The bus had overhead storage compartments that easily stored hand luggage like small backpacks. This is certainly an advantage over US Megabus vehicles, which don’t have overhead compartments, meaning passengers must stow hand luggage at their feet. Note that the compartment was locked over some seats, though (seats 25 through 32 on my bus).
There was a 13.5-inch-by-10-inch tray table, flexible cup holder and footrest at every seat except the first row. The cup holder was below the tray table and couldn’t easily be accessed when the tray table was down.
Each seat featured an overhead light and air vents. During my ride, the overhead lights didn’t work on any of the seats, though.
There was a US power outlet and a USB outlet at each seat.
Normal car-style seat belts — with a connected lap belt and shoulder strap — were at each seat. At the beginning of the ride, it was announced that passengers were required to wear their seat belts. This was also stated on the laminated information card left at each row.
Passengers could reserve particular seats while booking. Front-row seats were $4.99 each, while seats in rows 2 to 6 were $1.49 each. Seats in rows 7 to 14 couldn’t be reserved.
I didn’t reserve a seat. Instead, I moved around the cabin to try different seats. The seats were generally the same, except for the first-row seats, which had no footrest, less legroom, a small, immovable table with built-in cup holders and a small shelf under the table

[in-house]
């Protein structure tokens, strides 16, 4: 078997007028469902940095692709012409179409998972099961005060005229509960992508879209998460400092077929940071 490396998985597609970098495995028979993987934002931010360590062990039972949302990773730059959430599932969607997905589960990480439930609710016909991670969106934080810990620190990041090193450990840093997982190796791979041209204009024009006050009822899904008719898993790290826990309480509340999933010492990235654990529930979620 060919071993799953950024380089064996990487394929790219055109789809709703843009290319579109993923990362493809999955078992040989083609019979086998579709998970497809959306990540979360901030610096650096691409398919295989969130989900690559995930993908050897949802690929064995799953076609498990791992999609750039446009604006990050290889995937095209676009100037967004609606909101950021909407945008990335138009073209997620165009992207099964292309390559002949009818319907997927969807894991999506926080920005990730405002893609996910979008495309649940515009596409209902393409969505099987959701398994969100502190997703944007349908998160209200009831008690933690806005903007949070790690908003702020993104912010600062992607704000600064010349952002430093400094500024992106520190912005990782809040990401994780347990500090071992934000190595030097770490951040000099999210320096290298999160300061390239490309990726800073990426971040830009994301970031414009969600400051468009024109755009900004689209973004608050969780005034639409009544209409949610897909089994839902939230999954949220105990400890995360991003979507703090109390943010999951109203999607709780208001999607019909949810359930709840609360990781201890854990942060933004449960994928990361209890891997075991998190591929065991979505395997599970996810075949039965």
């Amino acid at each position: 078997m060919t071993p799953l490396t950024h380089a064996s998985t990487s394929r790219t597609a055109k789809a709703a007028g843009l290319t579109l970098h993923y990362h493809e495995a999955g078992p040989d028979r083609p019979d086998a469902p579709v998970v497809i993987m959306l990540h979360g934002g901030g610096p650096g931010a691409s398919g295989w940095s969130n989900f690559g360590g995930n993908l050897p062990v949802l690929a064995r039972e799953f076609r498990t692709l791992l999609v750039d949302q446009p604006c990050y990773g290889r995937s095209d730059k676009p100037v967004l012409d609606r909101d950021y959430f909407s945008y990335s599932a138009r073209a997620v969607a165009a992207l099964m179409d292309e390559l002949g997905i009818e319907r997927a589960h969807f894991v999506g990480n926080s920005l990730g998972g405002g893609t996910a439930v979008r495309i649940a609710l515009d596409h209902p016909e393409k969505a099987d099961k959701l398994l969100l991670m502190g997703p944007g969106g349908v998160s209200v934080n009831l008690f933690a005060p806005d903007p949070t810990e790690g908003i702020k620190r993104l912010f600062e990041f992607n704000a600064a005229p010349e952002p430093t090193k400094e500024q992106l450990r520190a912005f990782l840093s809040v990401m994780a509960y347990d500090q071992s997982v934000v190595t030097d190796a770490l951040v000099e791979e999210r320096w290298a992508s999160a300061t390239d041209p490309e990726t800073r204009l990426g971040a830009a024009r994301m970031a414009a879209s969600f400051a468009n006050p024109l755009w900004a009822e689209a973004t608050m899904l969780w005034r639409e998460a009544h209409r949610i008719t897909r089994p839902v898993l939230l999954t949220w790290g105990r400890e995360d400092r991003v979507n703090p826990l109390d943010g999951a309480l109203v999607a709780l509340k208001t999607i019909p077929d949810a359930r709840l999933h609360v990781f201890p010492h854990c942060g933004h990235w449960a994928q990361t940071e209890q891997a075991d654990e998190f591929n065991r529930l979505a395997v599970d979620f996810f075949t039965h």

Given these factors, the front row seats weren’t desirable — save for the view out the front. Since the first couple of rows were on a mild slope, I would’ve chosen to sit in the second or third row to get a large tray table and footrest while still having a decent view out the windshield.
The seats were comfortable, although they only had 19.5 inches between armrests and 31 to 32 inches of pitch. Each seat could recline about 4 inches, although there were limited points at which seats could lock while reclined.
There were overhead screens throughout the cabin, but they remained blank throughout the trip.
An information sheet at each row said that some FlixBus vehicles had seats that could shift into the aisle to create a separation between seats, but this bus wasn’t among them.
On this trip, the free Wi-Fi had a 15 MBps download and 8 MBps upload, faster than many hotels and certainly better than I’ve ever experienced on Megabus in the US.
The Wi-Fi sign-in page originally said data was capped at 150 MB per device per day, but when I reconnected part-way through the trip it said data was capped at 300 MB. The web page didn’t display how much data I used, but my connection was never cut off, so I assume I didn’t hit a cap on either of my devices.
FlixBus offered an entertainment library though the Wi-Fi network. The selections were stored locally on the bus, so partaking of the movies, TV shows, audio and games didn’t affect the Wi-Fi quota. The entertainment could be accessed through a web browser so, unlike Megabus, no additional app or software was required. I tried a few of the 24 movies, 10 TV shows (totaling 36 episodes), 10 audiobooks and 20 games. The selection was diverse, current and loaded almost immediately.
There was a chemical toilet at the back of the bus. There was no running water, but there was toilet paper and hand sanitizer.